Publication Title: Indian Advocate, The
Source: Chronicling America [US Library of Congress]
Country/State of Publication: Oklahoma, United States
Page 6 [Newspaper Page] — The Indian advocate. — 1 August 1902

230 The Indian Advocate. drafted and concluded in December, 1835. This treaty was a clear release of all lands owned by the Cherokees east of the Mississippi, for the sum of $5,000,000. One of the saddest stories on record is that of the removal of the Cherokees from their eastern homes. Between sixteen and seventeen thousand men, women and youths left Brain ard late in the fall, with a winter's journey of nearly half a year before them. The severity of the weather, together with the number of old and infirm emigrants, rendered them una ble to make over from five to fifteen miles a day. As the sea son advanced, so did disease attack them with dreadful fatal ity. Numbers lay down by the roadside never to rise again. Soon the great caravan became a monstrous funeral proces sion, the averages of death reaching thirteen per day. The time taken to accomplish the journey increased from six to ten months, and when roll was called at the terminus of the trip, over four thousand persons were...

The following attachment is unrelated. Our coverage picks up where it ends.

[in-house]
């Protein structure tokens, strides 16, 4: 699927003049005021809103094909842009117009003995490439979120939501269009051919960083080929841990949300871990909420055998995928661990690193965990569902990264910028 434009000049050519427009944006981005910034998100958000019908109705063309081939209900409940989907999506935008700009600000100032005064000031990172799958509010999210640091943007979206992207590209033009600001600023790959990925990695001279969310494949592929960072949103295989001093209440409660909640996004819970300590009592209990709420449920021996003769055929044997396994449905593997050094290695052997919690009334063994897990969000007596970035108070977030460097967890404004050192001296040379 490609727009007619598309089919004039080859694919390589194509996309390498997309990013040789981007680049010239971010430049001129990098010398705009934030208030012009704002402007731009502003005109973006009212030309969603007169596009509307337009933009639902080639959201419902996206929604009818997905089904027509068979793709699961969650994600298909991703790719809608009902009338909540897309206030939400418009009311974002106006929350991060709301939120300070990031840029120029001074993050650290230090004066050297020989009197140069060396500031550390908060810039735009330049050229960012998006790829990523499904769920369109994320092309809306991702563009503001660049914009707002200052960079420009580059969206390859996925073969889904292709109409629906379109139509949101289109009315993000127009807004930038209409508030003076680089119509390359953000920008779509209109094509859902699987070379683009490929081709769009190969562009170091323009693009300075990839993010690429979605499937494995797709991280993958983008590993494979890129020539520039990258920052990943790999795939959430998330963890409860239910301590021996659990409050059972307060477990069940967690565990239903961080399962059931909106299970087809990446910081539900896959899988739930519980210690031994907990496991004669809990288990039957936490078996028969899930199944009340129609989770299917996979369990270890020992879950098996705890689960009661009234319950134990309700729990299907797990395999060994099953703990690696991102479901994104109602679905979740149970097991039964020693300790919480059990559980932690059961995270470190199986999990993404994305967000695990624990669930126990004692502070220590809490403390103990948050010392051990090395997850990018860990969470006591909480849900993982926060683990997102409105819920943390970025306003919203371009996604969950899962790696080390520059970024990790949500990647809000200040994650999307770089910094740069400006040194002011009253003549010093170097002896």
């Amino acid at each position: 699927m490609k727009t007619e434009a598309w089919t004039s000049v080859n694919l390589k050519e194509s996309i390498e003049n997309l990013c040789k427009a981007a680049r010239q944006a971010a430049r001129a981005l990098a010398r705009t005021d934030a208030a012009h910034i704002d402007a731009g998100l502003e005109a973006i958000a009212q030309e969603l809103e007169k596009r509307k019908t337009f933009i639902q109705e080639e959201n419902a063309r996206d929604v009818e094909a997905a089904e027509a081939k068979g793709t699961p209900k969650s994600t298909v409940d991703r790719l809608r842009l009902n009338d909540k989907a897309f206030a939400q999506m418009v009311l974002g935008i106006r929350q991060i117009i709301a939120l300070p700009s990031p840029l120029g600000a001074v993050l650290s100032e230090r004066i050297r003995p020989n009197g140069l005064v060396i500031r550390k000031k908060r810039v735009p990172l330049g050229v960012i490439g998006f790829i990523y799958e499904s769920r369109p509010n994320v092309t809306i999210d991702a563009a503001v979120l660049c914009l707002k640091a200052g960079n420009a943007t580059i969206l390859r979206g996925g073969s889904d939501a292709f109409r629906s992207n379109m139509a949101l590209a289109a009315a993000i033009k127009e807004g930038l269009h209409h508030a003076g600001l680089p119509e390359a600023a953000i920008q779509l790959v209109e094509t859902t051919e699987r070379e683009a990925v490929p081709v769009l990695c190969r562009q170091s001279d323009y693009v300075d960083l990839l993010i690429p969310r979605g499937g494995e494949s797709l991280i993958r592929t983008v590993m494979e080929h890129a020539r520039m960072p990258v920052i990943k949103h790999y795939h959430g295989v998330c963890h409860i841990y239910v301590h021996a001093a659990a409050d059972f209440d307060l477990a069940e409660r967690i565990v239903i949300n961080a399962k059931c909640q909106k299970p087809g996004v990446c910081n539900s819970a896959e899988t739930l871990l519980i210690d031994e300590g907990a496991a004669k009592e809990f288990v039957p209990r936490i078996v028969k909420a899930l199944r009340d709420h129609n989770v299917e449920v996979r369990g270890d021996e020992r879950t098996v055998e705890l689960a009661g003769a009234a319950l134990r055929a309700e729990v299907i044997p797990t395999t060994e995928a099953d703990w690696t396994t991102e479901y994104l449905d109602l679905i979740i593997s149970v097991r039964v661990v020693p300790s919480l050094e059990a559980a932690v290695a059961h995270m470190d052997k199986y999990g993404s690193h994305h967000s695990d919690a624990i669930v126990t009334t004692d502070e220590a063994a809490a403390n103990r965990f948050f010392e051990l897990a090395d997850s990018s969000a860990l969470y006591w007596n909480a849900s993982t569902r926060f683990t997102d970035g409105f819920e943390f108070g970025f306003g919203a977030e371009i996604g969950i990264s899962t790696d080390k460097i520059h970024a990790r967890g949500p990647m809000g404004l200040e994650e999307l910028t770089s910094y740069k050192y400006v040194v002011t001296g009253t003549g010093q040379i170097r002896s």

Publication Title: Indian Advocate, The
Source: Chronicling America [US Library of Congress]
Country/State of Publication: Oklahoma, United States
Page 7 [Newspaper Page] — The Indian advocate. — 1 August 1902

('., Hi The Indian Advocate. 231 r Jones. The latter was a strong anti-slavery partisan and sympathized with the Union, while the former at first rejected all overtures and determined to remain neutral during the contest. Gen. Albert Pike, in behalf of the Confederacy, endeavored to treat with Ross, but their meeting only resulted in an order from the chief that strict neutrality should be ob- ' served by his followers. At a meeting held in Tahlequah, August, 1861, in which a large number of Cherokees were '" present and loud in their clamors for alliance with the South, John Ross changed his views and determined, like the large majority, to ally himself with the Confederacy. He there- " upon raised a regiment, placing at its head Colonel Drew, of the Home Guard, and in his address mentioned that they were , to act in concert with the troops of the Southern Confederacy. This regiment, as well as that of Stand Watie, fought at Pea Ridge and elsewhere. Col. Drew's men, however, were i...